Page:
“Occupy Wall Street gave us the tools to realize we don’t need a hero. It just has to be the ordinary you and I.” About 1,700 people have signed on to Occupy Vancouver’s Facebook page but Ms. Reyes said she does not know how many will attend the protest. The B.C. Federation of Labour has asked members to attend Saturday’s event.


Kevin Donaghy attended the G20 protests in Toronto and came home “shocked” by the violence that broke out between demonstrators and police. The prospect of joining what could become a global movement to fight the capitalist system has given him and other organizers of Occupy Ottawa a new sense of energy and determination. “We’re all on the same page … and we feel we can make this into something monumental.”

Even so, Mr. Donaghy said the Occupy Ottawa protest will likely be relatively small. He hopes 500 to 1,000 people will gather at Confederation Square, a ceremonial area with Canada’s National War Memorial at its centre. They plan to stay “a number of days, if not weeks,” Mr. Donaghy said.

To try to “build critical mass,” organizers distributed information about the protest on university campuses and leaflets at homeless shelters.

Protesters hope to address a wide range of issues they say epitomize corporate greed, including environmental issues, treaty rights, gender rights, refugee rights and voting reform. “We’re here where politicians are making those decisions. It think they are swayed by corporate entities,” Mr. Donaghy said.

Mr. Donaghy said organizers decided early on against working closely with the police. But he said the group is determined the demonstrations will be peaceful and has held training sessions in non-violent protest. The Ottawa Police Service said it will have a “visible” presence at the event.


With anger over the use of force during the G20 summit in June, 2010, still running high, the relationship between organizers of the Occupy Toronto movement and police is best described as distrustful.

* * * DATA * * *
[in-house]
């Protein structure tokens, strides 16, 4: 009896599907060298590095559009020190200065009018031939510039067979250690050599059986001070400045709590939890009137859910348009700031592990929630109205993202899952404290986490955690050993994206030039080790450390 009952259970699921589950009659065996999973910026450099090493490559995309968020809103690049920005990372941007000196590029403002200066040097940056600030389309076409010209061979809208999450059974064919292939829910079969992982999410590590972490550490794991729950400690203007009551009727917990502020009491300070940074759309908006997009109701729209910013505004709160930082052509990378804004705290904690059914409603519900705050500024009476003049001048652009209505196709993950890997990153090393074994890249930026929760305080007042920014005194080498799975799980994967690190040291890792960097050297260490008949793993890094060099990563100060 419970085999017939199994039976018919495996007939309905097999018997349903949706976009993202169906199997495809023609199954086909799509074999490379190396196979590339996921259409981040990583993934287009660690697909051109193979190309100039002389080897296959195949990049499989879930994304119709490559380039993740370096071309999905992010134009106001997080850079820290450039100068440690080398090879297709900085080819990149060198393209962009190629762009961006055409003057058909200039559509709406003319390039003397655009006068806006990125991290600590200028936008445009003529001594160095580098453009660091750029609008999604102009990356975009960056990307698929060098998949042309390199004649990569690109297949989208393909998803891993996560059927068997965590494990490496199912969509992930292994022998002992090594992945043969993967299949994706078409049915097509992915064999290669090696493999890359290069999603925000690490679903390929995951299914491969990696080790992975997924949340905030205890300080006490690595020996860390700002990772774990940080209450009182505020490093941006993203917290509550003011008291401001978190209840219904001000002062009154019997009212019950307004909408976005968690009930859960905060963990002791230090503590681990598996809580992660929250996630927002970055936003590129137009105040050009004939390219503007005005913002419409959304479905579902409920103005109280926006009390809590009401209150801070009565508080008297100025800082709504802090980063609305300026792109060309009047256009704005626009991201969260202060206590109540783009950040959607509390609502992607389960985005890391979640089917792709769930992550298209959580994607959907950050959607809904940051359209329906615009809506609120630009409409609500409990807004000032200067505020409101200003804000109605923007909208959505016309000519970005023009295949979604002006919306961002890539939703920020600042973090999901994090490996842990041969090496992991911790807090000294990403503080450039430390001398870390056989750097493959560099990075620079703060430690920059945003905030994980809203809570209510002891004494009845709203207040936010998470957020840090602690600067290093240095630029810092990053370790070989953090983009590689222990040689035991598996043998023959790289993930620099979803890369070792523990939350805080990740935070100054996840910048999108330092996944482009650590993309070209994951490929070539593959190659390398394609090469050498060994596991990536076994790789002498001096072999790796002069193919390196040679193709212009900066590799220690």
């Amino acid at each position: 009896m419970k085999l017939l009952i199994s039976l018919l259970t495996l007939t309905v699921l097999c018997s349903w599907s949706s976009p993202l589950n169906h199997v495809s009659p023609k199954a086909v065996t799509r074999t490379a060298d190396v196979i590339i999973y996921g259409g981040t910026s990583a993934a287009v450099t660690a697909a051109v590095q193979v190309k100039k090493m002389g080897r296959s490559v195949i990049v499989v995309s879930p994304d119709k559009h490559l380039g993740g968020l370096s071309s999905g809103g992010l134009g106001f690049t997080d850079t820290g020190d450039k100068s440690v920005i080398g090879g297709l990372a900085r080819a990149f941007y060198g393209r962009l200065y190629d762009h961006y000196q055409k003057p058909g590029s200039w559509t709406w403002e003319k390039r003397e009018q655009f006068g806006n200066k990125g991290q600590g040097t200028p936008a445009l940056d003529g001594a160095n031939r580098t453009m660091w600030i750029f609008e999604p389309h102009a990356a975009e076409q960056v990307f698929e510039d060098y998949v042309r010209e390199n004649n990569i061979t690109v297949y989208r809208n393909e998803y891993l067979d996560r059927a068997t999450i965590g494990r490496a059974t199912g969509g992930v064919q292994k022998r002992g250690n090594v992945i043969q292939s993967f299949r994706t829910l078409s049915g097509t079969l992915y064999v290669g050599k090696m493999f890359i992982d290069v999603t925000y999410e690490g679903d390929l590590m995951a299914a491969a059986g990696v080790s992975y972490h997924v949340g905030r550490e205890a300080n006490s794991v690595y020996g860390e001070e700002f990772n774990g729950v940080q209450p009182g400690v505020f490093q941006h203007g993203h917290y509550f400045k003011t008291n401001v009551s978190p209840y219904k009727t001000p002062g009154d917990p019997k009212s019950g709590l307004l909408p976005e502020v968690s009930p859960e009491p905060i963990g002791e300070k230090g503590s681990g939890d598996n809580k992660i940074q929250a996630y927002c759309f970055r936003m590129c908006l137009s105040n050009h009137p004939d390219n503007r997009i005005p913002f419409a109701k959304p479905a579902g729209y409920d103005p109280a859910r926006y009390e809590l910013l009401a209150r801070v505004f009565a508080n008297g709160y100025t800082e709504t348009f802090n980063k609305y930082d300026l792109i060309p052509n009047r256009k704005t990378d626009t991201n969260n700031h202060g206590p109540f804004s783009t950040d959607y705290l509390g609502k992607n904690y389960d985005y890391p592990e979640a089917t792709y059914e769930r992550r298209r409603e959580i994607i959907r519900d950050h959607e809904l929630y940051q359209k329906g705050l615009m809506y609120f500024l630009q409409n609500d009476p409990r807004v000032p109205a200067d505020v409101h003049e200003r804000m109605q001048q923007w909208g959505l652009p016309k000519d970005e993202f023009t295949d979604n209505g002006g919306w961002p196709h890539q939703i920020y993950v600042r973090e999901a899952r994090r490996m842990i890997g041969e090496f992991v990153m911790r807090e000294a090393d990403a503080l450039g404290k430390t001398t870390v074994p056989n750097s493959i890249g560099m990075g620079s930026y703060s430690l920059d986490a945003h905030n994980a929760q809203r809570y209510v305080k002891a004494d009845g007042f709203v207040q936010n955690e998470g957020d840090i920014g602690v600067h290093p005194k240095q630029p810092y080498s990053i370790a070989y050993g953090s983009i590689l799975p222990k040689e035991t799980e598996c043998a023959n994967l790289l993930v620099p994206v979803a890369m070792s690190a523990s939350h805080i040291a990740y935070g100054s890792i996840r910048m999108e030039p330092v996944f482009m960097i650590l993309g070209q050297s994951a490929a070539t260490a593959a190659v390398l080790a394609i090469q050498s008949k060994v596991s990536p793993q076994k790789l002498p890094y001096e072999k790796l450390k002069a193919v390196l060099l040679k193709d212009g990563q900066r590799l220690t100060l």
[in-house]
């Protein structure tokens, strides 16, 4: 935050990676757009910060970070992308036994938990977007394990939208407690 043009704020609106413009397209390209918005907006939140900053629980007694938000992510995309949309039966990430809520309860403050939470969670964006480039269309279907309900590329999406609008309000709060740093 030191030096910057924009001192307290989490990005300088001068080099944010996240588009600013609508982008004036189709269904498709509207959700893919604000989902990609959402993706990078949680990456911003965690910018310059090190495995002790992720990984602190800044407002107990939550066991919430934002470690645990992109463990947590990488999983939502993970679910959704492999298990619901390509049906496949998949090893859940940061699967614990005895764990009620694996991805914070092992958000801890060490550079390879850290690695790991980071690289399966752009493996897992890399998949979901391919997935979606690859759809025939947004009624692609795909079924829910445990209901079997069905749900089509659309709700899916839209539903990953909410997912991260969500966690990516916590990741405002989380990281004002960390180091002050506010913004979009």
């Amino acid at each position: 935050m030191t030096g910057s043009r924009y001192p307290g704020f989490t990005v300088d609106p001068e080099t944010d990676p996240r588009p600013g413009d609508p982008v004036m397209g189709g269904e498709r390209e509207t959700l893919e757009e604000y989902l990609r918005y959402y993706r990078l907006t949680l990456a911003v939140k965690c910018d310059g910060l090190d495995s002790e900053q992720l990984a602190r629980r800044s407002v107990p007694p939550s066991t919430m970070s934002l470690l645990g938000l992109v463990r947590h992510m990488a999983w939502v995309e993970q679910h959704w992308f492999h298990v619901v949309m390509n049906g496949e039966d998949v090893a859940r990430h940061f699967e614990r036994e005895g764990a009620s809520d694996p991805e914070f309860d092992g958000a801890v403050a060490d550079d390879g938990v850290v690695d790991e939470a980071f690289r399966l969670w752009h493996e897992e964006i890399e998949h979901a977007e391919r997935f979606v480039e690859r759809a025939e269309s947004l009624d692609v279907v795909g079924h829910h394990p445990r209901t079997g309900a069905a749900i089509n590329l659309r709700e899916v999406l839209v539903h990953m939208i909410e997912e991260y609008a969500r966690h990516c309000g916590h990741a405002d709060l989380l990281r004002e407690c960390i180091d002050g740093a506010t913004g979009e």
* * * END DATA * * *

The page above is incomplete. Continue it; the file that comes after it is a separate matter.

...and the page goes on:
Neither has contacted the other to discuss security. Plans for the protest in Toronto’s financial district include setting up a team of lawyers for anyone who is arrested, and offering legal defence workshops. A petition to Toronto Police Chief Bill Blair called for restraint and respect for the rights of demonstrators.

“It is the responsibility of the Toronto Police Service to ensure the safety of citizens, ensure that individual rights are upheld and that property is protected, not to act as political agents on behalf of the current government,” the petition says.

Organizer Farshad Azadian said that, after the mass arrests at the G20 protests, the distrust was understandable.

“Chief Bill Blair is still around and no apology has been made. Nothing has been said that this is not going to happen again,” he said.

Toronto police said they have a plan for the protests, but would not reveal details. One insurance company recommended business take precautions such as keeping their lights on overnight and removing anything from the street that could be used to damage a building.

Mr. Azadian said the Toronto organizers are a mix of experienced activists and concerned citizens who support the Occupy Wall Street movement’s fight against “corporate greed and inequality” and a declining standard of living.

“Toronto is the heart of corporate Canada, the big banks have their headquarters here and Bay Street is a symbol of the obscene wealth in our society,” he said.

Investment bank National Bank Financial has advised its employees to dress down on Monday so that they don't stick out in any crowds. The same advice was given during the G20.

Organizers have held two “general assemblies” and several other meetings to plan. Some 9,500 people have signed on to the group’s Facebook page.

The Canadian Auto Workers and three Canadian Union of Public Employees locals said members will attend the protest.

With files from Tim Kiladze